Of course conspiracy mongers will say these papers are a whitewash and the real top secret files are being hidden away somewhere else. But in my experience you cannot have a rational argument with people who have preconceived ideas about cover-ups and conspiracies.

Saturday, 28 March 2009

YouTube UFO video hits the spot

Well what a week that was! 

The release of the third collection of MoD UFO files at The National Archives made headlines both in the UK and across the world. Some of the best coverage appeared in the UK's Sunday broadsheets, particularly the Sunday Times, Sunday Telegraph, Independent on Sunday and Observer. All these newspapers drew heavily upon background material, including a detailed summary of highlights, that I had prepared for the TNA press office in advance of the release. 

Items also appeared on Sky News and BBC News Online, including one story that followed up the still unfolding saga of the UFO photographs from Calvine. On Monday, leading articles also appeared in London’s Daily Telegraph, Daily Mail, Daily Mirror and The Sun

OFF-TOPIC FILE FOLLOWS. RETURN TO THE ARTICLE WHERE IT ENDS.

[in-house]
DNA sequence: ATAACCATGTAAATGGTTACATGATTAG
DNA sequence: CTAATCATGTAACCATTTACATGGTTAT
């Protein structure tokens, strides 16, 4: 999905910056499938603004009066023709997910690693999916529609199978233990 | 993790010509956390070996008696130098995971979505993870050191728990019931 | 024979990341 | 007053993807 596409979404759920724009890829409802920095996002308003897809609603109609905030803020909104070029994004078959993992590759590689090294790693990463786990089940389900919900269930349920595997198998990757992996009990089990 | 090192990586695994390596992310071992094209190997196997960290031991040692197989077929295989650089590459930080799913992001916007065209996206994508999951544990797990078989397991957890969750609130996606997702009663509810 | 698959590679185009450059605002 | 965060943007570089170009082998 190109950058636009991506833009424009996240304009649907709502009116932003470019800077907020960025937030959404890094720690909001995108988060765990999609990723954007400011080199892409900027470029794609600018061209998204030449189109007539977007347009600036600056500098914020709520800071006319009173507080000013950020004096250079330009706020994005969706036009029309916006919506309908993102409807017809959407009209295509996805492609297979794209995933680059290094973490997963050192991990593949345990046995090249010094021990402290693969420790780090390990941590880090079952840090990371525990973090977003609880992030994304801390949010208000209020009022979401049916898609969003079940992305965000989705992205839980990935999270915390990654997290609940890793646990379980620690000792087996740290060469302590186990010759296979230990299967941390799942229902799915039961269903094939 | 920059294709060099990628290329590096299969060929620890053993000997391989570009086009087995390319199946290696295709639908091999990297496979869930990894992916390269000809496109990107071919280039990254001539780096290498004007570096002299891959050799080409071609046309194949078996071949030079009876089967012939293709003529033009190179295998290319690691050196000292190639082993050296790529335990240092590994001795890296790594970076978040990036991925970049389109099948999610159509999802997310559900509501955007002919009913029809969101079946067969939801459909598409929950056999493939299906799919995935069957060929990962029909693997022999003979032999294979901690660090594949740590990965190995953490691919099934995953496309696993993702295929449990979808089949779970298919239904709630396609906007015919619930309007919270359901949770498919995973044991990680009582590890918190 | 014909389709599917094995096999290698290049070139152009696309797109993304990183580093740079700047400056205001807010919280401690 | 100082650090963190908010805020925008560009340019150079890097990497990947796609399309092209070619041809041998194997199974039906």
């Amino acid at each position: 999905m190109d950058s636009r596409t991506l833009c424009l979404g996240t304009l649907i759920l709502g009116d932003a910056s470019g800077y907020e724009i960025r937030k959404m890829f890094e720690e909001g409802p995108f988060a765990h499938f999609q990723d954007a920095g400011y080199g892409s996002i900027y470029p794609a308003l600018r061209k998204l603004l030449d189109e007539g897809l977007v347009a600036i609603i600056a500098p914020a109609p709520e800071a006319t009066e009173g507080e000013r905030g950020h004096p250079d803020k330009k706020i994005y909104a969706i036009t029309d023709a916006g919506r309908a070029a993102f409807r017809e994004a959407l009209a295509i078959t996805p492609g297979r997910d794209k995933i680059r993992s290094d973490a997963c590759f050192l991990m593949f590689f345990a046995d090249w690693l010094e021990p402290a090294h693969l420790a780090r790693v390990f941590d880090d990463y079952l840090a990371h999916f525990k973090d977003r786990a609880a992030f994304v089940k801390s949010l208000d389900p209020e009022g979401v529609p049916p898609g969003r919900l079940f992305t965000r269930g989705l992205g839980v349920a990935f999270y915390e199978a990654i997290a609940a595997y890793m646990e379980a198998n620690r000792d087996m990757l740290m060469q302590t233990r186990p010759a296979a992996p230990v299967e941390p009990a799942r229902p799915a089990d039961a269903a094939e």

Once again the coverage was largely serious in tone with media attention concentrating on the MoD’s interest in spy planes and foreign technology as opposed to nebulous alien forces. As I was quoted by BBC Online: 

"The vast majority of reports are ordinary things seen in extraordinary situations. So many things can be interpreted as unusual, you've got to eliminate all that noise and see what's left. I don't think there's any solid evidence [contained in these files] suggest that we have been visited by intelligent life but I don't think you can rule that out."